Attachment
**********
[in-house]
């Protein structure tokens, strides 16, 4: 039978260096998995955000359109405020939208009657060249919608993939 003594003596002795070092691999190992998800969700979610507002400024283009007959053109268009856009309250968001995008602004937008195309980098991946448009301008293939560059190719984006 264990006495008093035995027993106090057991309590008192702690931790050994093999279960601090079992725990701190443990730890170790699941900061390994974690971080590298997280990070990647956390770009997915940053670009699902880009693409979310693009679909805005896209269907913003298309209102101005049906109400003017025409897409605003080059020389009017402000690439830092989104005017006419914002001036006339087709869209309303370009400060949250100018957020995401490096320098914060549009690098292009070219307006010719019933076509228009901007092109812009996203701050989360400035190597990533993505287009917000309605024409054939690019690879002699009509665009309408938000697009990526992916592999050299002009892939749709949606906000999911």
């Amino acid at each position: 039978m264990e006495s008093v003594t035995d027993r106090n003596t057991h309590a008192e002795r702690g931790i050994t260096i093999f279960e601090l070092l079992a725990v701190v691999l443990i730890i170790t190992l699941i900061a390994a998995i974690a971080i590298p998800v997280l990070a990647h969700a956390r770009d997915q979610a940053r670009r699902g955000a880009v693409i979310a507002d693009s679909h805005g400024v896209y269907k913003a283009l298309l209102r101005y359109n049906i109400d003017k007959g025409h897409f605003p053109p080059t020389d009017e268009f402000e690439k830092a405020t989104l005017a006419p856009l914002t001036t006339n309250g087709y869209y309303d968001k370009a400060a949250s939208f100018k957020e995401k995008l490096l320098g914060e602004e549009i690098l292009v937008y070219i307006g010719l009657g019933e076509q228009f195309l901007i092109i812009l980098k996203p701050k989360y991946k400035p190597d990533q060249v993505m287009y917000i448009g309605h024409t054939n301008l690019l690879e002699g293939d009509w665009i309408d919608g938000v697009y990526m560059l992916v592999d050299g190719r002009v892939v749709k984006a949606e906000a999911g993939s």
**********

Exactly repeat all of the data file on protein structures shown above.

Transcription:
[in-house]
């Protein structure tokens, strides 16, 4: 039978260096998995955000359109405020939208009657060249919608993939 003594003596002795070092691999190992998800969700979610507002400024283009007959053109268009856009309250968001995008602004937008195309980098991946448009301008293939560059190719984006 264990006495008093035995027993106090057991309590008192702690931790050994093999279960601090079992725990701190443990730890170790699941900061390994974690971080590298997280990070990647956390770009997915940053670009699902880009693409979310693009679909805005896209269907913003298309209102101005049906109400003017025409897409605003080059020389009017402000690439830092989104005017006419914002001036006339087709869209309303370009400060949250100018957020995401490096320098914060549009690098292009070219307006010719019933076509228009901007092109812009996203701050989360400035190597990533993505287009917000309605024409054939690019690879002699009509665009309408938000697009990526992916592999050299002009892939749709949606906000999911």
């Amino acid at each position: 039978m264990e006495s008093v003594t035995d027993r106090n003596t057991h309590a008192e002795r702690g931790i050994t260096i093999f279960e601090l070092l079992a725990v701190v691999l443990i730890i170790t190992l699941i900061a390994a998995i974690a971080i590298p998800v997280l990070a990647h969700a956390r770009d997915q979610a940053r670009r699902g955000a880009v693409i979310a507002d693009s679909h805005g400024v896209y269907k913003a283009l298309l209102r101005y359109n049906i109400d003017k007959g025409h897409f605003p053109p080059t020389d009017e268009f402000e690439k830092a405020t989104l005017a006419p856009l914002t001036t006339n309250g087709y869209y309303d968001k370009a400060a949250s939208f100018k957020e995401k995008l490096l320098g914060e602004e549009i690098l292009v937008y070219i307006g010719l009657g019933e076509q228009f195309l901007i092109i812009l980098k996203p701050k989360y991946k400035p190597d990533q060249v993505m287009y917000i448009g309605h024409t054939n301008l690019l690879e002699g293939d009509w665009i309408d919608g938000v697009y990526m560059l992916v592999d050299g190719r002009v892939v749709k984006a949606e906000a999911g993939s």